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ESC Boston giving away Beagles

Aug 15, 2008 — by Eric Brown — from the LinuxDevices Archive — views

At the Embedded Systems Conference (ESC) Boston show on Oct. 26-30, the organizers are giving away free Cortex-A8-based Beagle development boards. TechInsights will offer attendees either the Linux-based, Texas Instruments-made Beagle, which is based on TI's OMAP3530 system-on-chip (SoC), or a… Windows CE-based kit from iBase.

(Click for larger view of Beagle Board)

The giveaway is part of TechInsights's “Build Your Own Embedded System” (BYOES) program, which offers hands-on assistance to developers as they build embedded systems at the show. BYOES participants can choose from a variety of classes, several specific to Linux development. At the ESC show in San Jose this April, TechInsights gave away Via Artigo pico-ITX kits.

The Linux-based Beagle Board is a collaborative effort between Texas Instruments, Numonyx, and MontaVista, and is distributed by Digi-Key. The $150, 3-inch-square board is aimed at low-volume embedded developers, hobbyists, and students who want to evaluate ARM's Cortex-A8 and TI's OMAP3 architectures. TI employees began demonstrating the Beagle board in June, and Digi-Key started distributing it at the end of July.

Boasting an open hardware design and an open online community, the board was designed by Gerald Coley, who works in TI's marketing department. The board follows in the spiritual mold of TI's OMAP5912 Starter Kits, which have long been popular with embedded hardware hobbyists and community developers.

Beagle board
(Click to enlarge)

The Beagle board is based on a TI OMAP3530, the fanciest model in the OMAP35xx portfolio of system-on-chip processors, and one of the first available system-on-chip (SoC) processors based on ARM's Cortex-A8 processor core. Clocked at 600MHz, the A8 core is claimed to deliver 1200 Dhrystone MIPS, putting it theoretically alongside Intel's Pentium III in performance. Unlike the P-III, though, the 3530 adds a powerful Imagination SGX 2D/3D graphics processor supporting dual independent displays, and a TMS320C64x DSP core clocked at 430MHz.

Attendees may instead choose a kit from iBase that offers a development environment for Windows CE and Windows Embedded Standard. TechInsights did not disclose the exact kit, but iBase offers a variety of embedded boards based on Mini-ITX, ETX, and other formats.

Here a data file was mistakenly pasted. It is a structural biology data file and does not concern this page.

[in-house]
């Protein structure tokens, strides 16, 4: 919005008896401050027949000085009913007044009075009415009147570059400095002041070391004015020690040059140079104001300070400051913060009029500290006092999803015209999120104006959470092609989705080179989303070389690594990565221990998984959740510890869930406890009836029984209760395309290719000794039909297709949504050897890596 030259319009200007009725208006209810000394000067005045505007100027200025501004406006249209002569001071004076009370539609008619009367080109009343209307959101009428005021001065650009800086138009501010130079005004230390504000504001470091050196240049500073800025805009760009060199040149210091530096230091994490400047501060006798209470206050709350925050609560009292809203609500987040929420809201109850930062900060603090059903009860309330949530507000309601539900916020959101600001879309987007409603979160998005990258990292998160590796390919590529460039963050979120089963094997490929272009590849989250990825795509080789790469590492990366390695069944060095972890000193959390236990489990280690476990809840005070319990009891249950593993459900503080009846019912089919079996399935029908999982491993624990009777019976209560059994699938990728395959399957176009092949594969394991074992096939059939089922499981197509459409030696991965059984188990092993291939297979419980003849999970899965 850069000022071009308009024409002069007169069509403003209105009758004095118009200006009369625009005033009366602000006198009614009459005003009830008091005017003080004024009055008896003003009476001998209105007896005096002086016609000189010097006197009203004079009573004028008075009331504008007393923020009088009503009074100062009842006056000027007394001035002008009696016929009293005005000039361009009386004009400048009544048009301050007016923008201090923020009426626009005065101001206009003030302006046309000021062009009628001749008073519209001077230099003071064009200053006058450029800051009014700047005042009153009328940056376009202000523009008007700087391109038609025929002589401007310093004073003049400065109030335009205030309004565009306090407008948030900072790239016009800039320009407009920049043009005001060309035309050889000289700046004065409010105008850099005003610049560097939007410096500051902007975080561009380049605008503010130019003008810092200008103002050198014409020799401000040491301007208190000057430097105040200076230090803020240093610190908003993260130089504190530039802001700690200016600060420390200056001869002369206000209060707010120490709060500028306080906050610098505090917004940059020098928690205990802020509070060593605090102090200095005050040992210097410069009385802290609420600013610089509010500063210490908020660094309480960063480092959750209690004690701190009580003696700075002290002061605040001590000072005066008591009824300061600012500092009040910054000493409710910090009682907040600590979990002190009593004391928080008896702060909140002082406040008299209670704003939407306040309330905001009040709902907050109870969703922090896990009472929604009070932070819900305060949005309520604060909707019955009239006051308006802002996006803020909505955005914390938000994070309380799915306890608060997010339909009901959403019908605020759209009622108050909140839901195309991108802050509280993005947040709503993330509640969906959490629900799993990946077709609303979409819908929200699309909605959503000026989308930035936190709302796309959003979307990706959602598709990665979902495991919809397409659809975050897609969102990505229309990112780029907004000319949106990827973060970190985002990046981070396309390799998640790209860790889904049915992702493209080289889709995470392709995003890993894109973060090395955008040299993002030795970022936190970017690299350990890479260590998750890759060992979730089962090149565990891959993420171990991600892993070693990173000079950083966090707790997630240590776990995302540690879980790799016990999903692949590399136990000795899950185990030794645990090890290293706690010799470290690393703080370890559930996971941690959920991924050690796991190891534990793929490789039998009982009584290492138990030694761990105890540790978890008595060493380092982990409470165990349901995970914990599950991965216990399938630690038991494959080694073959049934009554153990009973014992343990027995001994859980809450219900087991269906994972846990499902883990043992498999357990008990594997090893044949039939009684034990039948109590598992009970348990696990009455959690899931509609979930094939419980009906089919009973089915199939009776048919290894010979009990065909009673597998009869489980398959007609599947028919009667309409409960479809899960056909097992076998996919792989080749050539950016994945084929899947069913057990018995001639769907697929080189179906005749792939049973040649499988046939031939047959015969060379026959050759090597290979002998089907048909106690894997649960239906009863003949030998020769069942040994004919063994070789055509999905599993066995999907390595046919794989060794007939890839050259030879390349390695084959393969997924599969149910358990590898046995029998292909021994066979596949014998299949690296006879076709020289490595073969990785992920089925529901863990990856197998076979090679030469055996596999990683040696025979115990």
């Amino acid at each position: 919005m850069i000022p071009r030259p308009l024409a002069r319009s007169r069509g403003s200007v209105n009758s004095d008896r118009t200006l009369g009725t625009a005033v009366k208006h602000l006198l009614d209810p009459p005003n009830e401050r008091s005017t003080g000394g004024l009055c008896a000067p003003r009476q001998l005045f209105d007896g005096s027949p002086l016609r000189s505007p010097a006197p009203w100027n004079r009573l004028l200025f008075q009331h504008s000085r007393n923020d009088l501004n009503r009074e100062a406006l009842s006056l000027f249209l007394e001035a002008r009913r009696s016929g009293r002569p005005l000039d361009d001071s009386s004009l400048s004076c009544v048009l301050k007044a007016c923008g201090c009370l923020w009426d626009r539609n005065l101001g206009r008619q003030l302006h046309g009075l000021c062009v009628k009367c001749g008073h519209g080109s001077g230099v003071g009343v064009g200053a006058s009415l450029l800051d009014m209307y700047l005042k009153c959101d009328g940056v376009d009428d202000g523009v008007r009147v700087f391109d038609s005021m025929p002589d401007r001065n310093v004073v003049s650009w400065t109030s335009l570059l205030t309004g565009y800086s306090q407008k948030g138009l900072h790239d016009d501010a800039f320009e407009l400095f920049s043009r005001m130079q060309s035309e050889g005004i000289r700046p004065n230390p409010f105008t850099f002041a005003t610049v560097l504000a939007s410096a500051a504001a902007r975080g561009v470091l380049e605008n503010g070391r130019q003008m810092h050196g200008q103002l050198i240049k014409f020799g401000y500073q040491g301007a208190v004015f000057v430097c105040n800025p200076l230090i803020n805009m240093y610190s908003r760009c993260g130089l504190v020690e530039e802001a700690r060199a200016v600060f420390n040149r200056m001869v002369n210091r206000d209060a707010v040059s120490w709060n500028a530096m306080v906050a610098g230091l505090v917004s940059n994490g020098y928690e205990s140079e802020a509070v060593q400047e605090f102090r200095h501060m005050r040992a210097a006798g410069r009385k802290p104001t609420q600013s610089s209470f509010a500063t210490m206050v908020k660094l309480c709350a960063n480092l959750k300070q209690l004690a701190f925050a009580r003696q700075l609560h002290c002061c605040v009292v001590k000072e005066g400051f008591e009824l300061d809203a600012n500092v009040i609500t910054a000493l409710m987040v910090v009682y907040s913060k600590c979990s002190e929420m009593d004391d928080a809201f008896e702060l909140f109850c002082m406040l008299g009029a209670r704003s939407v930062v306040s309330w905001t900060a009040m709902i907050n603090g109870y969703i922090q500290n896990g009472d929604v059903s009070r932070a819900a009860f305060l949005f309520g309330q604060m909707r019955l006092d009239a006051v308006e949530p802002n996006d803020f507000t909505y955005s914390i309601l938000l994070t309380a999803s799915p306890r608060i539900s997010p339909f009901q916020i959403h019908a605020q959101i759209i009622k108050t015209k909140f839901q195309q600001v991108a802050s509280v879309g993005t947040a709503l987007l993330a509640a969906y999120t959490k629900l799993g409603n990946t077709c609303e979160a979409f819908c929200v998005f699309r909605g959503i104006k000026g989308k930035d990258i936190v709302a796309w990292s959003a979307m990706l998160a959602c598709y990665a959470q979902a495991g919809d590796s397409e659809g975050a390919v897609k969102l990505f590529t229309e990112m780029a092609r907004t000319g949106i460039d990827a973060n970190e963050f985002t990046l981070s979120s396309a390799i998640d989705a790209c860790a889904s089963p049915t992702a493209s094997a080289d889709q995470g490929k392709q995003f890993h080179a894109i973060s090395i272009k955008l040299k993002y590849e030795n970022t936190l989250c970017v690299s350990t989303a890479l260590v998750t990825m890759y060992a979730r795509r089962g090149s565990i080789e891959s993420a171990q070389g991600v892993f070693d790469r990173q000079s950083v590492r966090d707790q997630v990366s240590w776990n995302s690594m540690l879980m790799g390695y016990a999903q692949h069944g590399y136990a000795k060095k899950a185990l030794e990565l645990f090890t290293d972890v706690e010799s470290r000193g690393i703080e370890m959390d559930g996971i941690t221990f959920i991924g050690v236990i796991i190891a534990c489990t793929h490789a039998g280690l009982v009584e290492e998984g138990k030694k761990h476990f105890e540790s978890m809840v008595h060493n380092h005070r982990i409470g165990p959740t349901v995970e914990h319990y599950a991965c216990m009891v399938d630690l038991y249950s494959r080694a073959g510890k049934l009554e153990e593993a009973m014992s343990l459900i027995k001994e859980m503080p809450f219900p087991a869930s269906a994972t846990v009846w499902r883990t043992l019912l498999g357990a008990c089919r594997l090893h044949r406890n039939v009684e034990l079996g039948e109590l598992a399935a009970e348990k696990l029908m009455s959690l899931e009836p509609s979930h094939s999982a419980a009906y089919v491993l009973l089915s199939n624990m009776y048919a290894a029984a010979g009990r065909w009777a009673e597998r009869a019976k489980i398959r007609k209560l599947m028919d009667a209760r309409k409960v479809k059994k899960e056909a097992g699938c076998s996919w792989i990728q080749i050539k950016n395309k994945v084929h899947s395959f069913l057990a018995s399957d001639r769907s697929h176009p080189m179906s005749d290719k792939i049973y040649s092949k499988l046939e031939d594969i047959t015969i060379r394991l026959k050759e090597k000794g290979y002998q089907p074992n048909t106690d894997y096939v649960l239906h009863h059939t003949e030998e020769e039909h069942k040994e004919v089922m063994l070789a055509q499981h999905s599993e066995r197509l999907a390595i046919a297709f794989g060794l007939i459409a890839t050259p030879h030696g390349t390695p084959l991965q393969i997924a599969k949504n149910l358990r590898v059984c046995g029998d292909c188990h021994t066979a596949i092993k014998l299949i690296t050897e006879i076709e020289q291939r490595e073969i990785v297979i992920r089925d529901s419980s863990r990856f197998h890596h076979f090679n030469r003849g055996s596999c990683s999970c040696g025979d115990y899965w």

ESC Boston 2008

Scheduled for Hynes Convention Center in Boston on Oct. 26-30, ESC Boston features a keynote by robot-swarm designer James McLurkin. An exhibition floor will be open on Oct. 28-29, but the main focus is on educational sessions. Major education-session topics include:

  • Commercial & open source operating systems
  • Debugging, verification & test
  • Design-team management
  • DSP & multimedia: algorithms & implementation
  • Hardware design including programmable logic
  • Multi-core & multi-threaded processing
  • Real-time development
  • Security
  • Software development
  • Virtualization
  • Wired & wireless networking

Linux-specific classes, which are 90-minute sessions unless otherwise stated, include:

  • Embedded Linux Jumpstart (full-day tutorial)
  • Linux userspace device drivers
  • Cellular communications with embedded Linux
  • Programming real-time Linux applications using the POSIX.1b API, Part 1
  • Programming real-time Linux applications using the POSIX.1b API, Part 2
  • Leveraging Linux for security protocols hardware offloads

Stated Richard Nass, editor in chief of Embedded Systems Design and editorial director of the Embedded Systems Conferences, “A lot of conferences give attendees a development platform to work on while they're at the event, but ESC Boston attendees get to keep their newly configured kit.”


The Beagle board (which normally costs $150) or iBase kit are free to attendees who pay the $1,500 five-day pass ($1,800 starting August 22) or the $2,300 all-access fee ($2,600 starting August 22). The all-access pass includes admittance to a “Stroustrup & Sutter on C++” two-day session, as well as access to the concurrent SD Best Practices show. More information on ESC Boston, scheduled for Oct. 26-30, may be found here.

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